Despite the depiction of Conservative Protestants by the media, by frightened liberals, and by the conservative leadership as if they were a massive and disciplined religio-political voting block, they are not.
Indeed, we have argued, this image is a stereotype based on overgeneralization and prejudice.
A lot of questions spring from one overlooked fact.
A generation ago white Conservative Protestants were New Deal Democrats.
Is there anything “natural” or logical about the apparent link—however weak it may be—between conservative religion and conservative politics?
Or does it result from the strife introduced into American society by the civil rights movement, the resulting play of the race card by Richard Nixon, and subsequent attack on big government of the Reagan era and the ongoing struggle between religion and “secular humanism?
Are they not a quarter of all Conservative Protestants?
Finally, the additional vote of Conservative Protestants for Republican candidates, over and above that of Mainline American Protestants, is meager—about seven percentage points.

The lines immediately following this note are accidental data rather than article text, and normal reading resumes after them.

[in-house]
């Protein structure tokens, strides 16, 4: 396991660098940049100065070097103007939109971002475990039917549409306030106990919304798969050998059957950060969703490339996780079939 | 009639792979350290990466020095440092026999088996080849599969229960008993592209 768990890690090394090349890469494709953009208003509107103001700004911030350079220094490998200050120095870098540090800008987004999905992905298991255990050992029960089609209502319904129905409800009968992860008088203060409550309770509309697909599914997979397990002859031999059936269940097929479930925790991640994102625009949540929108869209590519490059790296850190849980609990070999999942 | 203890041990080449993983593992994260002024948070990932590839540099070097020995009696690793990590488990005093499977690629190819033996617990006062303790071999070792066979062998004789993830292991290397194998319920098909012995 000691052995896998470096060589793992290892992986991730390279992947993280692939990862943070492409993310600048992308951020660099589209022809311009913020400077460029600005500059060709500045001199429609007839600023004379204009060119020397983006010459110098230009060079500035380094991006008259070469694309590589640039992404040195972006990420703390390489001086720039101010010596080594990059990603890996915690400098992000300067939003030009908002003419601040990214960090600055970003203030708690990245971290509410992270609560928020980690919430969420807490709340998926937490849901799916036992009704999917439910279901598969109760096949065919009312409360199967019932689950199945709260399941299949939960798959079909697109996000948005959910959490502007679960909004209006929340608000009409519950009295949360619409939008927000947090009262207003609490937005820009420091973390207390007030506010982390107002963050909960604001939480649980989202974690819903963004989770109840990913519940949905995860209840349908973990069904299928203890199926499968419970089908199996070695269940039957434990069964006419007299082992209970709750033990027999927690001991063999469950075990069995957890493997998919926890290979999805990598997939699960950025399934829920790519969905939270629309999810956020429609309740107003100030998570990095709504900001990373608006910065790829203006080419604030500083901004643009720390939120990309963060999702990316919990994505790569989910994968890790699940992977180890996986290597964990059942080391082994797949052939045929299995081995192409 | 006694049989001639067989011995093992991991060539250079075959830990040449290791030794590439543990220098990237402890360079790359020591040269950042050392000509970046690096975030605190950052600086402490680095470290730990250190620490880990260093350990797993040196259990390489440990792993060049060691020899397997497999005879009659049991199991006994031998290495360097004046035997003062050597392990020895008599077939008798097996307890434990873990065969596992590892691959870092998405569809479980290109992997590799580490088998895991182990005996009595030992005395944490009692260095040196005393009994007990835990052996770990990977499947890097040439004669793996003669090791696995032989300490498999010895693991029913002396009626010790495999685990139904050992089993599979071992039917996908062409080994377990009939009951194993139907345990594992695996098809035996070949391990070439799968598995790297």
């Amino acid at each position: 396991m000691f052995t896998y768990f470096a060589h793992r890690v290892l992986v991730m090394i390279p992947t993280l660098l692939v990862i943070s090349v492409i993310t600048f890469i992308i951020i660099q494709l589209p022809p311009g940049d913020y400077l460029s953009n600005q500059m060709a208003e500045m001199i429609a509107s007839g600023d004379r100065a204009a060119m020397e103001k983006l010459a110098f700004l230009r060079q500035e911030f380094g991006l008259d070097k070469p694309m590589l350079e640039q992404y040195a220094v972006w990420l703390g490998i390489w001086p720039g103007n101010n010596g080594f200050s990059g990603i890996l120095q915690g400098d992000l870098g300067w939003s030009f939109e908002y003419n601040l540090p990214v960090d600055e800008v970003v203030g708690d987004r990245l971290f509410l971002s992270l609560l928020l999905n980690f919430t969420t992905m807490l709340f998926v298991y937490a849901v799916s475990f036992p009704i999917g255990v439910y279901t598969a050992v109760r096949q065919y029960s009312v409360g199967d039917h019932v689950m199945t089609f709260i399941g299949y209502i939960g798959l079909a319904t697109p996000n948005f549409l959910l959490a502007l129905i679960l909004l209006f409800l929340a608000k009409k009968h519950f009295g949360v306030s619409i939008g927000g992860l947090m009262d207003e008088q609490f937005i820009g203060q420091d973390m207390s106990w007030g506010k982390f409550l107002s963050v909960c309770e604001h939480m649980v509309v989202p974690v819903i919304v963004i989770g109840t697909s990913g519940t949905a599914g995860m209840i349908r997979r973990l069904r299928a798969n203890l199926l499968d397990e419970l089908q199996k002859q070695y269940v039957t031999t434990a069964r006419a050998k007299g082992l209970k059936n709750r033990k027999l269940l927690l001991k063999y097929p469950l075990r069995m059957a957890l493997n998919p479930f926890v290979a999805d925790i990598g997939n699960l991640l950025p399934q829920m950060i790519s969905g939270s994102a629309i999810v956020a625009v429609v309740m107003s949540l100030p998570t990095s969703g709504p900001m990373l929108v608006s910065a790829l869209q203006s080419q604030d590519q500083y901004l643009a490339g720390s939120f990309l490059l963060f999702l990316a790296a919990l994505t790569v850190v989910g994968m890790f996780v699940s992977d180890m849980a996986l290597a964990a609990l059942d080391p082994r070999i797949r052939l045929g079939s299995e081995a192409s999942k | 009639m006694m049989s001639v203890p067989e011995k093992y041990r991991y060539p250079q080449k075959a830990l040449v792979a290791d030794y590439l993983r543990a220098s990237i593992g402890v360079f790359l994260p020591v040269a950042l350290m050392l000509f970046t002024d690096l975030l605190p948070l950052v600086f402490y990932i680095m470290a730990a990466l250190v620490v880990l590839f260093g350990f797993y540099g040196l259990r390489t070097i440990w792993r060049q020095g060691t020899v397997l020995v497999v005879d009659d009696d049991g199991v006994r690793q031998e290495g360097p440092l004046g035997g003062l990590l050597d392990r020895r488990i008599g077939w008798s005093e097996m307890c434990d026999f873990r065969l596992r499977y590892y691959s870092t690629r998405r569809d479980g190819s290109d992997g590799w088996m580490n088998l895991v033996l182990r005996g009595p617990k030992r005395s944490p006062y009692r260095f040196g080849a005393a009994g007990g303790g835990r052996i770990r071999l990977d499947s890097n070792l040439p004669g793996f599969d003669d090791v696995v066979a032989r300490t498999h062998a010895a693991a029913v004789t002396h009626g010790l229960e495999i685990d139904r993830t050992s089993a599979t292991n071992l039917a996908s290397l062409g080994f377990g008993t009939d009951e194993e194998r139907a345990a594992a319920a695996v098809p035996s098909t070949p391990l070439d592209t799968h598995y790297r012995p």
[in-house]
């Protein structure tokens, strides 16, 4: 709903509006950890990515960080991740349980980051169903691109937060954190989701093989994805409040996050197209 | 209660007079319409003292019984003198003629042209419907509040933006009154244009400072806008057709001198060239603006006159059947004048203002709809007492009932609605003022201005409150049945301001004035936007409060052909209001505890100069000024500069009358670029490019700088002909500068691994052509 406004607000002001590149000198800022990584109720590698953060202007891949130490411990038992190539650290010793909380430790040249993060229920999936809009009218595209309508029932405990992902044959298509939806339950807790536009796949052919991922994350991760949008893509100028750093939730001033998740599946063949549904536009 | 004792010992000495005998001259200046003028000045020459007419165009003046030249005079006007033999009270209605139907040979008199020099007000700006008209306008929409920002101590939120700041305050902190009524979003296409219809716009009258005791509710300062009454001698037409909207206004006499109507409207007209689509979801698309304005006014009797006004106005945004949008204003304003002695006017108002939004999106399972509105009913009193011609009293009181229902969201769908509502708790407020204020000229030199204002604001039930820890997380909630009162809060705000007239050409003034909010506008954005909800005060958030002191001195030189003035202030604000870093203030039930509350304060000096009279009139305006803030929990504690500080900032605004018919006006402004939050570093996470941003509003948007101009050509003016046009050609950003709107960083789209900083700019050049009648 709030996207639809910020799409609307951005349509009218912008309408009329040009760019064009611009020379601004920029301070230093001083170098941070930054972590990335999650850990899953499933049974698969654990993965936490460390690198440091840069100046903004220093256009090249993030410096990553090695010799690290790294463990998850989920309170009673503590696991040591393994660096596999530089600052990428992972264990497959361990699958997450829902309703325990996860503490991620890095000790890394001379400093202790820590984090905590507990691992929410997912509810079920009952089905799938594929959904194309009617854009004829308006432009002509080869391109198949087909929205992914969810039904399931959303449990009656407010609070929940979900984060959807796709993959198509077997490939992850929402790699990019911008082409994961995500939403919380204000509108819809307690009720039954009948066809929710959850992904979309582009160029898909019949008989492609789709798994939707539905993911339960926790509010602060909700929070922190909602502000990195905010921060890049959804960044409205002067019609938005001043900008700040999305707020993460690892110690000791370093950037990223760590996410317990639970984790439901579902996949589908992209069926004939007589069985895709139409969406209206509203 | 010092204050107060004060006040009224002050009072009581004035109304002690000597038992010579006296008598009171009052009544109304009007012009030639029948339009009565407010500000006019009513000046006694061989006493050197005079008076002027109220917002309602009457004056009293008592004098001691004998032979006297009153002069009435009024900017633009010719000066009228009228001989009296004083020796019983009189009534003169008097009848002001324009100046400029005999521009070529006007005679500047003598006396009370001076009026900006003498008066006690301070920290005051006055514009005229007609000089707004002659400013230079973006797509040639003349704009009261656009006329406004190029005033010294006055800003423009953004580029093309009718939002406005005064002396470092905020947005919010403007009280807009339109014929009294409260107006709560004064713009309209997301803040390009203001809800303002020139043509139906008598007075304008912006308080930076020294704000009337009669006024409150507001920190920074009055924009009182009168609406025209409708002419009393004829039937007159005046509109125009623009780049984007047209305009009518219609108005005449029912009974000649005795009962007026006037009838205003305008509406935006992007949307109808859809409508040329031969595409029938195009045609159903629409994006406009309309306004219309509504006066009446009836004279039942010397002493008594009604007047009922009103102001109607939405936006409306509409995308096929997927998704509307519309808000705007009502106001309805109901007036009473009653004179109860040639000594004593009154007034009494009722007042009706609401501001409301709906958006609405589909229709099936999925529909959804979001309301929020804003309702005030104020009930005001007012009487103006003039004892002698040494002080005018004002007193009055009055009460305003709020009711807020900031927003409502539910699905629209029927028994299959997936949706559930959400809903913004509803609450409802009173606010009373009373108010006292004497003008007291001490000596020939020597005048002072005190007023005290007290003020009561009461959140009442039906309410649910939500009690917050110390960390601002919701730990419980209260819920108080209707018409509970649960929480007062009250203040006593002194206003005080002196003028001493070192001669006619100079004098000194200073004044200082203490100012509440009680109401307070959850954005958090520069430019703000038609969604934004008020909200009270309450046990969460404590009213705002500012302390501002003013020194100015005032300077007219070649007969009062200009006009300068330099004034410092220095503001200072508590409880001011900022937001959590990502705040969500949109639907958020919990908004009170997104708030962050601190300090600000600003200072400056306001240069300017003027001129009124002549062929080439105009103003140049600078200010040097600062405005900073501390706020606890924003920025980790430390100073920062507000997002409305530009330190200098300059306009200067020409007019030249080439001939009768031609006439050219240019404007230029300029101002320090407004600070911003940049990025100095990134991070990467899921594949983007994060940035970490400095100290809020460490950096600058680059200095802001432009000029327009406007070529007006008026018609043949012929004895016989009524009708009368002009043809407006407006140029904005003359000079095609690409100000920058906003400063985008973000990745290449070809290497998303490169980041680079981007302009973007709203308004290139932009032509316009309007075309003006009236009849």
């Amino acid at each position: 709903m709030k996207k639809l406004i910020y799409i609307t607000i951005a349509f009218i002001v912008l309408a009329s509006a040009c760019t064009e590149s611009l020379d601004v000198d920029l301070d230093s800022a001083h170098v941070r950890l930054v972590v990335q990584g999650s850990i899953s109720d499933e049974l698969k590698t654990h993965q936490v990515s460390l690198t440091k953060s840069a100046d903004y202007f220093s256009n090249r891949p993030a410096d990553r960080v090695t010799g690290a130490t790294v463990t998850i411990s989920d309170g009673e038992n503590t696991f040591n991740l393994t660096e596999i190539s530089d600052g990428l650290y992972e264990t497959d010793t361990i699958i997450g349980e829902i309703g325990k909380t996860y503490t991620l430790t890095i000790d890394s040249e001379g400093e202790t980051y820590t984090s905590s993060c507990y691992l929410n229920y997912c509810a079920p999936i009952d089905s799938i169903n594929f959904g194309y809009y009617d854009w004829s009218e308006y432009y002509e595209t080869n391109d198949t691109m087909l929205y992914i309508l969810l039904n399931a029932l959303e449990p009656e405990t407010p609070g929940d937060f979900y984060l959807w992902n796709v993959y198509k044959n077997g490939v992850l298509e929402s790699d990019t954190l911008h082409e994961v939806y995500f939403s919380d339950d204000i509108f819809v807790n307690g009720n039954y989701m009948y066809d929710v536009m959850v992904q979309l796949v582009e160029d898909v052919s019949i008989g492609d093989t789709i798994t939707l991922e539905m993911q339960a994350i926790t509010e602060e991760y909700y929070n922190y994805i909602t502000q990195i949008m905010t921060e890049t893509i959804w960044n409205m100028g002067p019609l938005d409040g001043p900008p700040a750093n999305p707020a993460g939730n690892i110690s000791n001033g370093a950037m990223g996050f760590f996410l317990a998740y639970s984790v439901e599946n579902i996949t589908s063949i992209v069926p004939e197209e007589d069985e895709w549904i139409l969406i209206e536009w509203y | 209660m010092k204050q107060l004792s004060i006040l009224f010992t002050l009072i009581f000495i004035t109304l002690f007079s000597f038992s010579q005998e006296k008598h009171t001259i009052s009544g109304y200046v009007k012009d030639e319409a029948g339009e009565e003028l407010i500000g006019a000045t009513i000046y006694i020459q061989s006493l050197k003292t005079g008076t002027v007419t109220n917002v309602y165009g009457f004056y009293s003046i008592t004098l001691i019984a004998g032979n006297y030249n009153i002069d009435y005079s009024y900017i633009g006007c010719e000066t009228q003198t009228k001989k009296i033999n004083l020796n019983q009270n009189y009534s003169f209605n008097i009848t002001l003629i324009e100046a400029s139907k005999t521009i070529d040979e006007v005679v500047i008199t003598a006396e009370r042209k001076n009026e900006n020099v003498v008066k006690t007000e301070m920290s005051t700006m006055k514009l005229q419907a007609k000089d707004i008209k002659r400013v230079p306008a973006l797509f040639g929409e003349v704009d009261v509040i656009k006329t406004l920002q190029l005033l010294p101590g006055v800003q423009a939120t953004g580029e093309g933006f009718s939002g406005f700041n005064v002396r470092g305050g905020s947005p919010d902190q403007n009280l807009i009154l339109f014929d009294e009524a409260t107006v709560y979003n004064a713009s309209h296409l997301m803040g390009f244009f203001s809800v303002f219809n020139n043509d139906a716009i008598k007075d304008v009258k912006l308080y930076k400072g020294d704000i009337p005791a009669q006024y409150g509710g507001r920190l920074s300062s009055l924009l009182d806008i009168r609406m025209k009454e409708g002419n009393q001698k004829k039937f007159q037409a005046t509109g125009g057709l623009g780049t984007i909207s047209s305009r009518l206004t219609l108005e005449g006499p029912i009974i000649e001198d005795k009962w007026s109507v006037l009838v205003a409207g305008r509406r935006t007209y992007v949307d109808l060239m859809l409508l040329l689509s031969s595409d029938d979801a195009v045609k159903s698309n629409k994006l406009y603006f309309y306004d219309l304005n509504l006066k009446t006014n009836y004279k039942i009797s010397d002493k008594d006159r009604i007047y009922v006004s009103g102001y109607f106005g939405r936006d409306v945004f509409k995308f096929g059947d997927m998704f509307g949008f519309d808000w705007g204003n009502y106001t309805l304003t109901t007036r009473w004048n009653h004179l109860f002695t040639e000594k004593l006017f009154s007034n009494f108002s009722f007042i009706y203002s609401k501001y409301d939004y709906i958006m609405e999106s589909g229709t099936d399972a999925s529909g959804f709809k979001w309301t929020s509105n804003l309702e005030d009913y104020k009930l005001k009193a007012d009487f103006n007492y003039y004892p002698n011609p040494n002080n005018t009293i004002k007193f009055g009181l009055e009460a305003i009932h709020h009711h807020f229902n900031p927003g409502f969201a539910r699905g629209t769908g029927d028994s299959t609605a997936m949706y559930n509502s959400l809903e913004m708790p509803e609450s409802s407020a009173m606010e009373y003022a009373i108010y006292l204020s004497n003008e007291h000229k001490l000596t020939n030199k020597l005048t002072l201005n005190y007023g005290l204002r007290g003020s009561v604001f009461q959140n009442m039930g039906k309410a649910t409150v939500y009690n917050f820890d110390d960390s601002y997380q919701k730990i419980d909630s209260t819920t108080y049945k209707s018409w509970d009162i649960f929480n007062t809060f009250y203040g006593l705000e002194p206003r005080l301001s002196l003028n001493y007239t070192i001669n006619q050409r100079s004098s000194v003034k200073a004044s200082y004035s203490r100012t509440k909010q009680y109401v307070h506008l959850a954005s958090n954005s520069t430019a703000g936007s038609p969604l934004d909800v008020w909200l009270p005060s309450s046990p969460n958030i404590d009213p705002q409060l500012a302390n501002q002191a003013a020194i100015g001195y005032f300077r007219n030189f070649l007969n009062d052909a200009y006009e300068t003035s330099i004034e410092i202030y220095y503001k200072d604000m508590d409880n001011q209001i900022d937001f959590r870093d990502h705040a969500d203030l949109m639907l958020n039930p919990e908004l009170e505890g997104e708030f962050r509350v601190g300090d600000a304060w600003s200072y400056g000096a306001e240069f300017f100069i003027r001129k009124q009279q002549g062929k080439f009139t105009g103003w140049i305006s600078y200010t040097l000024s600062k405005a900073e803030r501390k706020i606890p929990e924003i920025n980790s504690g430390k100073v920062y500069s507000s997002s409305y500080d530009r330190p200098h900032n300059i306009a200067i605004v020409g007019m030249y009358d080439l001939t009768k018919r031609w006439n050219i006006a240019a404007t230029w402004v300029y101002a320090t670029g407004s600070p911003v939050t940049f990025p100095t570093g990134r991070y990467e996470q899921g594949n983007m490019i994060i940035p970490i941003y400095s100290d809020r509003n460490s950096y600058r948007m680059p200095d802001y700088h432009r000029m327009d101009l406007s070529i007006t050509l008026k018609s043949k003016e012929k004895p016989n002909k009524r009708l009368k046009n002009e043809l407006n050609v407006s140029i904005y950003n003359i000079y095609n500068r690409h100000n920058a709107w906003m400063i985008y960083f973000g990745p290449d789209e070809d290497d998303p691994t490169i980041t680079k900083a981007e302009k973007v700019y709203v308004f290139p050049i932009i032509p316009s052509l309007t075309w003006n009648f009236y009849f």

It is also a dangerous image because it marginalizes a major segment of American society because of inadequate information, bad information, or often no information at all.
There may be a link between Conservative Christian religious convictions and political behavior but it is modest, even by social science standards.
Thus, while 52 percent of lower-income, white, Conservative Protestants voted Democratic in the 199OS, 90 percent of lower-income Afro-American Protestants did.
In the 2004 election those numbers were 22 percent and 96 percent, respectively.